The Silver Spring that I know and was trying to convey was one in which there are tensions but these tensions are transcended. Countless times I have heard people complain about how Rabbi Anemer ran the Vaad, how he interfered with the opening of pizza shops and other restaurants. He was seen by many as high handed and authoritarian. Rabbi Anemer was never someone who was going to win popularity contests, not that he tried. That being said, the community did hold together as his funeral was a testimony to. This post was an attempt to come to an understanding of these two elements of how Rabbi Anemer interacted with the Modern Orthodox Silver Spring community.

Anonymous said...

I agree with the significance that you placed on the Academy giving off to go to Rabbi Anemer's levaya. I thought that was a beautiful show of achdus and reflected very nicely on the greatness of the Silver Spring community. I have to wonder though what you mean by saying that the yeshiva community is "on the defensive." It seems to be flourishing quite nicely and there is definitely room in our community for both the Modern Orthodox and the more right wing (our yeshiva community hardly matches up to the "yeshivishness" of most other big communities.) From my perspective they seem to be co-existing quite nicely.

Izgad said...

The idea that the Yeshiva is on the defensive was something that a rebbe from the Yeshiva once told me. The idea is that Silver Spring is a predominantly Modern Orthodox community. So the challenge is inherently there as to why the Yeshiva exists at all. Keep in mind that a large percentage of the students in Yeshiva come from out of town. You probably could not even have the Yeshiva if you were just relying on Silver Spring kids. It is certainly answerable charge, but an answer that needs to be given none the less. I do not think I would have to explain to anyone why the Academy exists.

Mikewind Dale said...

It should also be noted that a lot of haredi kids come from out-of-town to the Yeshiva because the Yeshiva is more open-minded and "modern" than most other institutions.

That said, I don't think I ever met Rabbi Anemer (I wouldn't recognize his face if I saw it), and I'm not involved in Kemp Mill's Jewish politics.

Mikewind Dale said...

*most other haredi institutions

nkd said...

Izgad,
I think you are mixing up a few things. Rabbi Anemer zt"l, may have lived his life in a more "right-wing" manner but he never made anyone who was not like him feel second class. He traveled to everyone's simchas, and lehavdil difficult times, my family felt he was always there when we needed him. People not on his level asked him all kinds of shailos that he answered with the greatest care and compassion.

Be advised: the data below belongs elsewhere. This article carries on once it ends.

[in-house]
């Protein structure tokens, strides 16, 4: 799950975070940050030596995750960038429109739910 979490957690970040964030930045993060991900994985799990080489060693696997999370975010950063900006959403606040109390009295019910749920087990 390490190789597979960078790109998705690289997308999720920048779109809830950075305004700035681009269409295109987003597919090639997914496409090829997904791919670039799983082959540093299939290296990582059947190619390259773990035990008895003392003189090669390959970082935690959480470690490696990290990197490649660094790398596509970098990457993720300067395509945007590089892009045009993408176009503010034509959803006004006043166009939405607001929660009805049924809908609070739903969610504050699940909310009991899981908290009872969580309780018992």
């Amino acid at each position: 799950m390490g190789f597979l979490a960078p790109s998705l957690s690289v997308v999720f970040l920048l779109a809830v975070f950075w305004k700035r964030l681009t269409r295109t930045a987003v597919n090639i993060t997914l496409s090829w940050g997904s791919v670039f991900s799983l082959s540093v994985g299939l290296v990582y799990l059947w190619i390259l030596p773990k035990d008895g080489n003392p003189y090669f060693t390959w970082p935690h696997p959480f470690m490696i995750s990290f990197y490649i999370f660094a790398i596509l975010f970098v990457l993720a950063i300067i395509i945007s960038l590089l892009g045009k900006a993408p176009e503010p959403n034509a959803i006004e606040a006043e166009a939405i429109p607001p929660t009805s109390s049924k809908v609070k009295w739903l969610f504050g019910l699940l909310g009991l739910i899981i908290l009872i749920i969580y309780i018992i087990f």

Have you checked out why he was against the opening of the Pizza shops, restaurants, etc. could there be other issues, perhaps he was sincerely worried about certain real issues. I am very perturbed that I am hearing these political comments from a neighborhood that I always thought transcended all that. Many of my friends went to Yeshivos (Ner Yisrael, etc.), many went to YU, and many went to secular universities and they all received that same warm greeting from him years later and to us it was just different paths in life without any tension, as they will all testify to you. He realized there are different paths people follow and he was the last person to have anything against anyone who was not like him.
Try looking at him as a person and not feel threatened by the group you fear that he was a member of. He was a warm and caring man whose every step was for the good of Torah in Kemp Mill, how many other people can you say work purely for the klal and are not in it for themselves. As you mentioned, he could have been on the Council of Torah Sages, etc. but his first priority was to his students and congregants. I think we have lost a beautiful and wonderful role model for what it means to serve Hashem with no other interests in mind. If only we could follow in his footsteps (even with a Modern Orthodox lifestyle).

Anonymous said...

The girls yeshiva gets many girls from out of town, the boys yeshiva's intake is much more minimal. If you will look at the girls yeshiva currently, many of the girls who go there are former Academy students or from families that identify as more Modern-Orthodox. Our yeshivas may have a certain hashkafah but you can't argue that the students going there are across the board that much different then the Modern Orthodox dynamic that you say personifies SIlver Spring.

Izgad said...

NKD

I agree that Rabbi Anemer never made anyone feel second class. He always treated me very warmly even after I went to YU. In terms of pizza shops, my understanding is that Rabbi Anemer did not want them to be there as hangouts. I am not saying he was wrong in this. I am just saying that I know many people who were upset by this.

nkd said...

Izgad,
Whether or not you understand his point, why can't you view it for what it is - a concern of his for the spiritual atmosphere of the community. Again, why must you bring in "modern" vs. "chareidi" about a man who was loved and respected by all who knew him. As I said in the last post, did you ever hear him putting down someone, calling him a liar or accusing him of having ulterior motives? He was a dignified and loving human being who wanted nothing more than to serve Hashem in the best way possible. Why can't you describe him for what he is without the politics of divisiveness which (at least in my time) did not exist in Kemp Mill even though there were people of different backgrounds, etc.